Friday, March 23, 2012

Yesterday was a good day. I read a breathtaking essay by poet Garth Greenwell, who is generously allowing me to include it in my anthology. I got a surprise telephone call from a stranger who just wanted to let me know how much he liked my piece in the current Sewanee Review. I taught a Gillian Welch song to the boys in the band. Tom took down the storm windows. I wore a summer dress and hung towels on the line. A crocus bloomed, and I finished copyediting chapter 10.

Today I might dig in the dirt. I might try finishing my Hindenburg poem. I might consider the parameters of an essay about cooking. Or I might sit on the back stoop and close my eyes and listen to birds. There are so many birds in this clearing--such a motley, vivid wave of pioneers taming this little scrap of springtime Earth.


Dawn Potter

So wild it was when we first settled here.
Spruce roots invaded the cellar like thieves.
Skunks bred on the doorstep, cluster flies jeered.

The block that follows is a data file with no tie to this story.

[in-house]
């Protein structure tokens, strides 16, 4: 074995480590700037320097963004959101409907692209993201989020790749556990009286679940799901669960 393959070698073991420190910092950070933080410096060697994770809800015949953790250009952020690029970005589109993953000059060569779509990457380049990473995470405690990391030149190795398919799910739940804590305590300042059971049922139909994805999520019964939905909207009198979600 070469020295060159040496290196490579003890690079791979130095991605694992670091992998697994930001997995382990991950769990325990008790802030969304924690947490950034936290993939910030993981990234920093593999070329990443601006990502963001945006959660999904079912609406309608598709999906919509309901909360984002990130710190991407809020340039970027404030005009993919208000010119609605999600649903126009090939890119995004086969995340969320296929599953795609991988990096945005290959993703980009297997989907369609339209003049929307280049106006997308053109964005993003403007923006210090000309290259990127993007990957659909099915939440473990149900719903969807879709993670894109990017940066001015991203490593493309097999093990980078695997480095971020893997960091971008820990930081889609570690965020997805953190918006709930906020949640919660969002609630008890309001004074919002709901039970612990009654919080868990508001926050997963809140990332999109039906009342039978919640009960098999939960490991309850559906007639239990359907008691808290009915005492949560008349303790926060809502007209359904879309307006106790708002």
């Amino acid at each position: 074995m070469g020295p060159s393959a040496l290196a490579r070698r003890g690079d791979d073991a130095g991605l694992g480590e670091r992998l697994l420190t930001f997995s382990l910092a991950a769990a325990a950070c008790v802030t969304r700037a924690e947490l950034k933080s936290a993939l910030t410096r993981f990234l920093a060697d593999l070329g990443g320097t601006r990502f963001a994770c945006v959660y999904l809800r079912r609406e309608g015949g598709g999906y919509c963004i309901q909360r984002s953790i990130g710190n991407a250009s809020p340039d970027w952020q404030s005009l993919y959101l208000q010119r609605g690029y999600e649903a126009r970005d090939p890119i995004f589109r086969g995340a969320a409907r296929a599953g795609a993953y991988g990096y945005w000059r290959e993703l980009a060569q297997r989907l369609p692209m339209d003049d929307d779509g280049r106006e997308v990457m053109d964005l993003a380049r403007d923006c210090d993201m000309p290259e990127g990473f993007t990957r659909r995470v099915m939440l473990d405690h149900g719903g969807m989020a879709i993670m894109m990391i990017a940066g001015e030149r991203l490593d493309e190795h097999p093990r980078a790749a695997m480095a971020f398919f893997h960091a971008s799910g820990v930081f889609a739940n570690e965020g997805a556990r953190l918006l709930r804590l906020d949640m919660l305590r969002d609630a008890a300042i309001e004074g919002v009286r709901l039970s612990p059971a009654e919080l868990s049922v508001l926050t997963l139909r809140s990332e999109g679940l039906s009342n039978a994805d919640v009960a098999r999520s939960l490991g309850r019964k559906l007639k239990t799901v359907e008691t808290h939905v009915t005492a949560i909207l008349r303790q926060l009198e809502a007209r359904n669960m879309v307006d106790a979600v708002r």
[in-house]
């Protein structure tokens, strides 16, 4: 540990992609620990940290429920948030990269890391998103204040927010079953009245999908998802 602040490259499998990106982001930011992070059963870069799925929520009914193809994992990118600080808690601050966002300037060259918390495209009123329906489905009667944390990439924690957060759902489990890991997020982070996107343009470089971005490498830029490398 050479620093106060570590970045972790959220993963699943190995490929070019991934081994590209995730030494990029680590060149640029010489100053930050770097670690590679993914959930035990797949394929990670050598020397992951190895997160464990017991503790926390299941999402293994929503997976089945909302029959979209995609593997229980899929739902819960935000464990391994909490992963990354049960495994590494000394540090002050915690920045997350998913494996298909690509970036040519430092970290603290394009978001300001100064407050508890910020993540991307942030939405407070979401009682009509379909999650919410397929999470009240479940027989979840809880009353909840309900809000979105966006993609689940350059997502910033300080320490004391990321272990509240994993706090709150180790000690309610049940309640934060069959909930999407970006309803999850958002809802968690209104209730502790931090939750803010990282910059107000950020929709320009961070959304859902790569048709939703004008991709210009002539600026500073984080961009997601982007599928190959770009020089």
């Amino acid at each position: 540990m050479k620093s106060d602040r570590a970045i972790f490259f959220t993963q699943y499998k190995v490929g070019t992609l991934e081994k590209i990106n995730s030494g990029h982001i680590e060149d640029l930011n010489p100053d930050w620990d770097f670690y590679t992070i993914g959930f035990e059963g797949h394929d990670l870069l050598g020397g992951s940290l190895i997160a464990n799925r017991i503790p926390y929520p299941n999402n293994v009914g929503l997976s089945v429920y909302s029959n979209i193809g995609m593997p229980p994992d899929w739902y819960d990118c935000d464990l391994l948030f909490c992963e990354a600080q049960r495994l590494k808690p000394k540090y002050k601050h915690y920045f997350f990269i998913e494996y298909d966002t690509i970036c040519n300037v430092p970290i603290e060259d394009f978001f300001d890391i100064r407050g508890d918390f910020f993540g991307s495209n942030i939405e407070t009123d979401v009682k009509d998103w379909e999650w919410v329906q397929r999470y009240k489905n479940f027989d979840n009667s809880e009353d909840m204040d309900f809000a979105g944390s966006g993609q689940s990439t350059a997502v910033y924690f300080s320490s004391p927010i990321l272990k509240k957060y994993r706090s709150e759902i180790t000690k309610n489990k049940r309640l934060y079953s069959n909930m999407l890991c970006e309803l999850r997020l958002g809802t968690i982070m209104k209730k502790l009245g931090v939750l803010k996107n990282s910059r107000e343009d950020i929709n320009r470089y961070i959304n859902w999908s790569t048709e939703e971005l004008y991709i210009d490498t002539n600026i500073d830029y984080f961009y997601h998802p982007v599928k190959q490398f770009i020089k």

Ice-melt dripped shingles and screws from the eaves.
We slept by the stove, we ate meals with our hands.
At dusk we heard gunshots, and wind and guitars.
We imagined a house with a faucet that ran
From a well that held water. We canvassed the stars.
If love is an island, what map was our hovel?
Dogs howled on the mainland, our cliff washed away.
We hunted for clues with a broken-backed shovel.
We drank all the wine, night dwindled to grey.
When we left, a flat sunrise was threatening snow,
But the frost heaves were deep. We had to drive slow.

[forthcoming in Same Old Story (CavanKerry Press, 2014)]

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